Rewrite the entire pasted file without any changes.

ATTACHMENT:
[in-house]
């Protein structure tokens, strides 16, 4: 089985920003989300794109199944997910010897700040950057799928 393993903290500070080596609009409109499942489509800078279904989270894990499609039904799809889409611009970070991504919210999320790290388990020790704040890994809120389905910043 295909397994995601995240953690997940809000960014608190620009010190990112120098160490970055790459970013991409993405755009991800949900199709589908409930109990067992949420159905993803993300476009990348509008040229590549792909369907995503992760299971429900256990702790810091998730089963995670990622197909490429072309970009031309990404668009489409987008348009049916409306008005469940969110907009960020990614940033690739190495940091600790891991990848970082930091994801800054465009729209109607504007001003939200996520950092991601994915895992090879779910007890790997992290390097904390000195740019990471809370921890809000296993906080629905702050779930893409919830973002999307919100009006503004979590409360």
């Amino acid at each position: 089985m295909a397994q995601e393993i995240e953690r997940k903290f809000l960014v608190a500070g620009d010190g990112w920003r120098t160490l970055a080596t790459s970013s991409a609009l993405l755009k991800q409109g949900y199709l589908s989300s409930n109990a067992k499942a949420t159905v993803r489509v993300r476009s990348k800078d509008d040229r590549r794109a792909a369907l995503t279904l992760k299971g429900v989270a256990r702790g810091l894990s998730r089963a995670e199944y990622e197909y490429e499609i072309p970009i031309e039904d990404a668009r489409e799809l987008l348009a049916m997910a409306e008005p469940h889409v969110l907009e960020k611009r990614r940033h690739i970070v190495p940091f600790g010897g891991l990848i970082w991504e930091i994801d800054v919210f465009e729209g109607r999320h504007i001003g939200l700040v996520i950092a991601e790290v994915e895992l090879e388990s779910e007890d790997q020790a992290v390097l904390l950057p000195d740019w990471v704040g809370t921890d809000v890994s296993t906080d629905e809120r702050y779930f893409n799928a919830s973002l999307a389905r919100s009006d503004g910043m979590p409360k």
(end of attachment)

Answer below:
[in-house]
């Protein structure tokens, strides 16, 4: 089985920003989300794109199944997910010897700040950057799928 393993903290500070080596609009409109499942489509800078279904989270894990499609039904799809889409611009970070991504919210999320790290388990020790704040890994809120389905910043 295909397994995601995240953690997940809000960014608190620009010190990112120098160490970055790459970013991409993405755009991800949900199709589908409930109990067992949420159905993803993300476009990348509008040229590549792909369907995503992760299971429900256990702790810091998730089963995670990622197909490429072309970009031309990404668009489409987008348009049916409306008005469940969110907009960020990614940033690739190495940091600790891991990848970082930091994801800054465009729209109607504007001003939200996520950092991601994915895992090879779910007890790997992290390097904390000195740019990471809370921890809000296993906080629905702050779930893409919830973002999307919100009006503004979590409360």
């Amino acid at each position: 089985m295909a397994q995601e393993i995240e953690r997940k903290f809000l960014v608190a500070g620009d010190g990112w920003r120098t160490l970055a080596t790459s970013s991409a609009l993405l755009k991800q409109g949900y199709l589908s989300s409930n109990a067992k499942a949420t159905v993803r489509v993300r476009s990348k800078d509008d040229r590549r794109a792909a369907l995503t279904l992760k299971g429900v989270a256990r702790g810091l894990s998730r089963a995670e199944y990622e197909y490429e499609i072309p970009i031309e039904d990404a668009r489409e799809l987008l348009a049916m997910a409306e008005p469940h889409v969110l907009e960020k611009r990614r940033h690739i970070v190495p940091f600790g010897g891991l990848i970082w991504e930091i994801d800054v919210f465009e729209g109607r999320h504007i001003g939200l700040v996520i950092a991601e790290v994915e895992l090879e388990s779910e007890d790997q020790a992290v390097l904390l950057p000195d740019w990471v704040g809370t921890d809000v890994s296993t906080d629905e809120r702050y779930f893409n799928a919830s973002l999307a389905r919100s009006d503004g910043m979590p409360k």